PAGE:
Dr O’Sullivan is currently developing a project on The NGO Moment: The Globalisation of Humanitarianism, 1968-85.  It examines the social, cultural and political phenomena that shaped the rapid expansion of the global NGO community, drawing on case studies from Britain, Canada and Ireland, as well as archives of governments and international organisations (EU, OECD and World Bank). His research and teaching interests are in international history, especially the areas of empire, globalisation, development and NGOs. He is interested in how ideas of the ‘West’ changed in an era of decolonisation, and how those themes were experienced from its peripheries – in Ireland, Canada, Britain and Northern Europe.

For more information, or to join by Skype, email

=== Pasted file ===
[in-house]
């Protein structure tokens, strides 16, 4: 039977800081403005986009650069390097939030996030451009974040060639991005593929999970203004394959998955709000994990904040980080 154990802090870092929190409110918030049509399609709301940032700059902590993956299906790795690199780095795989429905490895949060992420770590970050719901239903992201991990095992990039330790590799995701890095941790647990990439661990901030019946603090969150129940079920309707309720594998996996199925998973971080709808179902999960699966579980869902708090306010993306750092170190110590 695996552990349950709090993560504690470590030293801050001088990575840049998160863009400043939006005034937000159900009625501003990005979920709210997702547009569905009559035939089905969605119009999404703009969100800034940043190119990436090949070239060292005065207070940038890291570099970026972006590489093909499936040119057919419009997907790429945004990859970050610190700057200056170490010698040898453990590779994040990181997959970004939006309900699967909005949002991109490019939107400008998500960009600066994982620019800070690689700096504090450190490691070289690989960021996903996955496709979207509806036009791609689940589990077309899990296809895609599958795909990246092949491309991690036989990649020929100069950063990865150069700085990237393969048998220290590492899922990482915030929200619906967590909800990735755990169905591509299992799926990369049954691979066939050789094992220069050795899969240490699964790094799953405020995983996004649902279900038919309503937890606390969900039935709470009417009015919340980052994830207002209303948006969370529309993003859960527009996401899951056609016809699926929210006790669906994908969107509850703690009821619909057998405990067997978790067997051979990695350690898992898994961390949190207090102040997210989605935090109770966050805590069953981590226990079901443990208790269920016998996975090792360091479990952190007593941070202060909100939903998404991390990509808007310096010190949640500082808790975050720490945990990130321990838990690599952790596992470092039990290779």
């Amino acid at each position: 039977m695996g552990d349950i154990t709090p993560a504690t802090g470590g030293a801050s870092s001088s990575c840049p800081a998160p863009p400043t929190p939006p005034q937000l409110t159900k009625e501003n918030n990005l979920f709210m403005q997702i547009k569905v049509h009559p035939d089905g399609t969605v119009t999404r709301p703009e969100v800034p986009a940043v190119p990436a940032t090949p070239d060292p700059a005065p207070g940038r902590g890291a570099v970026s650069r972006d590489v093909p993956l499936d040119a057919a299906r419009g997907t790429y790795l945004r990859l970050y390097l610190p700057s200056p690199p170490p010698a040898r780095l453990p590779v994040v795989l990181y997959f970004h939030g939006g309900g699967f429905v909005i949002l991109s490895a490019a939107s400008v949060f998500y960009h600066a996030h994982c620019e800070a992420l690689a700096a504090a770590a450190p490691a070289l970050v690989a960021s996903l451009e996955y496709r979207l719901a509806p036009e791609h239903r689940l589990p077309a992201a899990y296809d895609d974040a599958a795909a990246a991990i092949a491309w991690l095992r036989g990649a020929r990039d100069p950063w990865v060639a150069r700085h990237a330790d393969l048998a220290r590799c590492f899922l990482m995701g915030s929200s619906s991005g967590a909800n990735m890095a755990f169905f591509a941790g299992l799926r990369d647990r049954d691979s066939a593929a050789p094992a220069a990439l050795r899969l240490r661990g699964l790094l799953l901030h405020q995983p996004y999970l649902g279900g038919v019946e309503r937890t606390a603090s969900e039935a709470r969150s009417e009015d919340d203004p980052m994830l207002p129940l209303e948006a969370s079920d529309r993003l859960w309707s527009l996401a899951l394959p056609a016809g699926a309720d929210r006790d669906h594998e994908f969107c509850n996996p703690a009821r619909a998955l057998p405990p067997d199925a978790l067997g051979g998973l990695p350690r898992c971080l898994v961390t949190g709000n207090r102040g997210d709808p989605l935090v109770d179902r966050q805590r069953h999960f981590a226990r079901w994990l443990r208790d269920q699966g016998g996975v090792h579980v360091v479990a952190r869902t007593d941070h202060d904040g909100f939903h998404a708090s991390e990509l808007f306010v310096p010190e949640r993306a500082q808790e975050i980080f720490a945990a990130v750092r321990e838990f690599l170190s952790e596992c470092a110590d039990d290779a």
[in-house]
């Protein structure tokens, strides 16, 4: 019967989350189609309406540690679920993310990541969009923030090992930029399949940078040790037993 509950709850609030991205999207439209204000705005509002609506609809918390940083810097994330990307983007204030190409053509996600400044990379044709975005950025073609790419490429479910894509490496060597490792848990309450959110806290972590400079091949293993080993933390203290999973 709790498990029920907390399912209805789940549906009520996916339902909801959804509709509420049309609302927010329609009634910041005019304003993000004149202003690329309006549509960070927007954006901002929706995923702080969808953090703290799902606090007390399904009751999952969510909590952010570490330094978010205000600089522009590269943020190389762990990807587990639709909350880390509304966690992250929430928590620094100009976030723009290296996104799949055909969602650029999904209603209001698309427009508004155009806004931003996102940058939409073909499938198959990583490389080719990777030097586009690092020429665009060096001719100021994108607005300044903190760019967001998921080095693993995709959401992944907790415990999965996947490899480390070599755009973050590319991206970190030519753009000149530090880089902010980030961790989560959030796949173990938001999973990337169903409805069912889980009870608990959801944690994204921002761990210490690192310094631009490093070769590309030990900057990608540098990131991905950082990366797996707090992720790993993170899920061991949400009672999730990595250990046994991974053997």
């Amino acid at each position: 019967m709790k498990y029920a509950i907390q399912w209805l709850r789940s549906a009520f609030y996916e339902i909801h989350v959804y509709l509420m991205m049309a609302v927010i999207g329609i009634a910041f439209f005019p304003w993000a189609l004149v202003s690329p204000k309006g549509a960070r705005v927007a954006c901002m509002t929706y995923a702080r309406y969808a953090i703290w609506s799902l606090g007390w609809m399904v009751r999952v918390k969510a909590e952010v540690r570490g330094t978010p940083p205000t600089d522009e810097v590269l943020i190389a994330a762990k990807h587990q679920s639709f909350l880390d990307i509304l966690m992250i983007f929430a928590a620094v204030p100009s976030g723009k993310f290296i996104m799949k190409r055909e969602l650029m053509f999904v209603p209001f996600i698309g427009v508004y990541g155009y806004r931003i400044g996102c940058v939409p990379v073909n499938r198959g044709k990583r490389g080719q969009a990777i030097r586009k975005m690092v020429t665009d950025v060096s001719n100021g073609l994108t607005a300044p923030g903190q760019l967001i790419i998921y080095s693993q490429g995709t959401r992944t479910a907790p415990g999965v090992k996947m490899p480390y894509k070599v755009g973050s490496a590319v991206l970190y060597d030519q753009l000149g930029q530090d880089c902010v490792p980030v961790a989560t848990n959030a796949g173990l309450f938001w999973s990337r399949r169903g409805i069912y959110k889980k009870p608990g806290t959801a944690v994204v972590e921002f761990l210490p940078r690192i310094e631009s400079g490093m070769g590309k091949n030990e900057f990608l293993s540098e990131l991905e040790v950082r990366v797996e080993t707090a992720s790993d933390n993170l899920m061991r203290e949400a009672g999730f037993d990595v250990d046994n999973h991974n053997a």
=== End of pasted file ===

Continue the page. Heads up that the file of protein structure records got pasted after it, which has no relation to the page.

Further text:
March 8, 2018

2018 Marston LaFrance Lecture

“Cultural Policy and Economic Development, 1967-1982” featuring Dr. Sarah Brouillette from the Department of English Language & Literature.  Between 1967 and 1982 UNESCO organized dozens of meetings dedicated to the discussion of cultural policy. These meetings were the first sustained attempt to think about how governments could and should be disposed toward cultural funding and administration. This talk argues that this rise of the cultural policy establishment is inseparable from worry about economic development and modernization. It was the pressing economic catastrophes of the era that directly shaped UNESCO’s turn toward culture as a prophylactic. But it was the permanent and ongoing crisis of integration of pre-capitalist enclaves into capitalist modernity that was the deeper source of the transformations that UNESCO sought to manage through its cultural programming.